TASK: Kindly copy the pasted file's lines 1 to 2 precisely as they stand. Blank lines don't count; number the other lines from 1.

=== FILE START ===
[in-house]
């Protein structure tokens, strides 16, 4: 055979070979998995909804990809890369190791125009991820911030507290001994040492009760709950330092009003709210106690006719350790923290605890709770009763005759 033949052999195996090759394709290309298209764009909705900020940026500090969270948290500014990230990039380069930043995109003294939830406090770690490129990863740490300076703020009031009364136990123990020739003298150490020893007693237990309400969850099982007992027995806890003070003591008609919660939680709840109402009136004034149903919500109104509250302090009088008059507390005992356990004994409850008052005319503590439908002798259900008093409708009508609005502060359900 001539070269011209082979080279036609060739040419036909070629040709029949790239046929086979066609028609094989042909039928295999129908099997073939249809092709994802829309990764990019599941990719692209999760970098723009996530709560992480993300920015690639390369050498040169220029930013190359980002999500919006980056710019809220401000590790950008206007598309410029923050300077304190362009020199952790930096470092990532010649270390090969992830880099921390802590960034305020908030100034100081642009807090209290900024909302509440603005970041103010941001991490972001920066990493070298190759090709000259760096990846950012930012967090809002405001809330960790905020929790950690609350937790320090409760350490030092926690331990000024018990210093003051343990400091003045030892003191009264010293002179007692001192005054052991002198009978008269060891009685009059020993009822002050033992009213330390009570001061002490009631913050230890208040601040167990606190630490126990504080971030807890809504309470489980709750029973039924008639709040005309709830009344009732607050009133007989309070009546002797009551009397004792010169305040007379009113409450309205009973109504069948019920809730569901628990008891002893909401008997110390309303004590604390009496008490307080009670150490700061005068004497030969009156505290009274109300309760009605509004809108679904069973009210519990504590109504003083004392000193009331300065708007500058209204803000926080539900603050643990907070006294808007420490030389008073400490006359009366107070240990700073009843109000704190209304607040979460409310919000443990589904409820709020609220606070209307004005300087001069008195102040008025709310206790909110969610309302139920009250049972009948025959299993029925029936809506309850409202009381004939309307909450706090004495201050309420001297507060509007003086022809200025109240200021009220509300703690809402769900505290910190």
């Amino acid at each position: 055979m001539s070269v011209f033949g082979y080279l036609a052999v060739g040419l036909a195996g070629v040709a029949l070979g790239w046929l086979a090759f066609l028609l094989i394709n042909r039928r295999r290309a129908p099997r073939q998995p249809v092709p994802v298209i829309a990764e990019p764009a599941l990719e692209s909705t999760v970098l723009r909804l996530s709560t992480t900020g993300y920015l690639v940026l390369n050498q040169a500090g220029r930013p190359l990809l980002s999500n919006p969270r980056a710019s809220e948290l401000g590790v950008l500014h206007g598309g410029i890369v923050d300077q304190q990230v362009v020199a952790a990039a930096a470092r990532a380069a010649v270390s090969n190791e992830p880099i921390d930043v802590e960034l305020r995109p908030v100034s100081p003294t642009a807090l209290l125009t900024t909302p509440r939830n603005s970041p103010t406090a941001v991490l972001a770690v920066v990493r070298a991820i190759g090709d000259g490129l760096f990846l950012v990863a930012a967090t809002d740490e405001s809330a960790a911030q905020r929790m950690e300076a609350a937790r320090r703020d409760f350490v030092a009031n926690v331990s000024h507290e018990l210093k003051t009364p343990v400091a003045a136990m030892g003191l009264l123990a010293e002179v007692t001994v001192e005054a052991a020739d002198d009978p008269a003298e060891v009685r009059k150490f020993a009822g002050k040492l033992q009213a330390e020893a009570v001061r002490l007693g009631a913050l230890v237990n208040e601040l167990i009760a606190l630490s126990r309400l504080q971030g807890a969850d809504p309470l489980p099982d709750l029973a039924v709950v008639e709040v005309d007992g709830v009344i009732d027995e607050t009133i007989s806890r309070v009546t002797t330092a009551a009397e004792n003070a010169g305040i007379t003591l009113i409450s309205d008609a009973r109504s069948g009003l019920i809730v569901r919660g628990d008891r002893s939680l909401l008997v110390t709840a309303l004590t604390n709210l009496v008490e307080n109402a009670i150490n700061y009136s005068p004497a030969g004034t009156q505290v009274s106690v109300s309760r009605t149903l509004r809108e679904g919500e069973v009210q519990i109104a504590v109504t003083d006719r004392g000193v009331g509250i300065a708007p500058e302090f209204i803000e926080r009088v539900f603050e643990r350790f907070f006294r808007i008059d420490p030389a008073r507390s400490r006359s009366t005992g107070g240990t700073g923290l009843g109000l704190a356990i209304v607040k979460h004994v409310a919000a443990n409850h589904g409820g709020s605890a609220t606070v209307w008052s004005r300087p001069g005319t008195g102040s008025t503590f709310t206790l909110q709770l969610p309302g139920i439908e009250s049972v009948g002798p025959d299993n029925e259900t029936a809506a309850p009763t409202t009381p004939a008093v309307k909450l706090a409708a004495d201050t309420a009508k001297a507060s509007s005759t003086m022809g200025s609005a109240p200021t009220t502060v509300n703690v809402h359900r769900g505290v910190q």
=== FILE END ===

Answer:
[in-house]
């Protein structure tokens, strides 16, 4: 055979070979998995909804990809890369190791125009991820911030507290001994040492009760709950330092009003709210106690006719350790923290605890709770009763005759 033949052999195996090759394709290309298209764009909705900020940026500090969270948290500014990230990039380069930043995109003294939830406090770690490129990863740490300076703020009031009364136990123990020739003298150490020893007693237990309400969850099982007992027995806890003070003591008609919660939680709840109402009136004034149903919500109104509250302090009088008059507390005992356990004994409850008052005319503590439908002798259900008093409708009508609005502060359900 001539070269011209082979080279036609060739040419036909070629040709029949790239046929086979066609028609094989042909039928295999129908099997073939249809092709994802829309990764990019599941990719692209999760970098723009996530709560992480993300920015690639390369050498040169220029930013190359980002999500919006980056710019809220401000590790950008206007598309410029923050300077304190362009020199952790930096470092990532010649270390090969992830880099921390802590960034305020908030100034100081642009807090209290900024909302509440603005970041103010941001991490972001920066990493070298190759090709000259760096990846950012930012967090809002405001809330960790905020929790950690609350937790320090409760350490030092926690331990000024018990210093003051343990400091003045030892003191009264010293002179007692001192005054052991002198009978008269060891009685009059020993009822002050033992009213330390009570001061002490009631913050230890208040601040167990606190630490126990504080971030807890809504309470489980709750029973039924008639709040005309709830009344009732607050009133007989309070009546002797009551009397004792010169305040007379009113409450309205009973109504069948019920809730569901628990008891002893909401008997110390309303004590604390009496008490307080009670150490700061005068004497030969009156505290009274109300309760009605509004809108679904069973009210519990504590109504003083004392000193009331300065708007500058209204803000926080539900603050643990907070006294808007420490030389008073400490006359009366107070240990700073009843109000704190209304607040979460409310919000443990589904409820709020609220606070209307004005300087001069008195102040008025709310206790909110969610309302139920009250049972009948025959299993029925029936809506309850409202009381004939309307909450706090004495201050309420001297507060509007003086022809200025109240200021009220509300703690809402769900505290910190």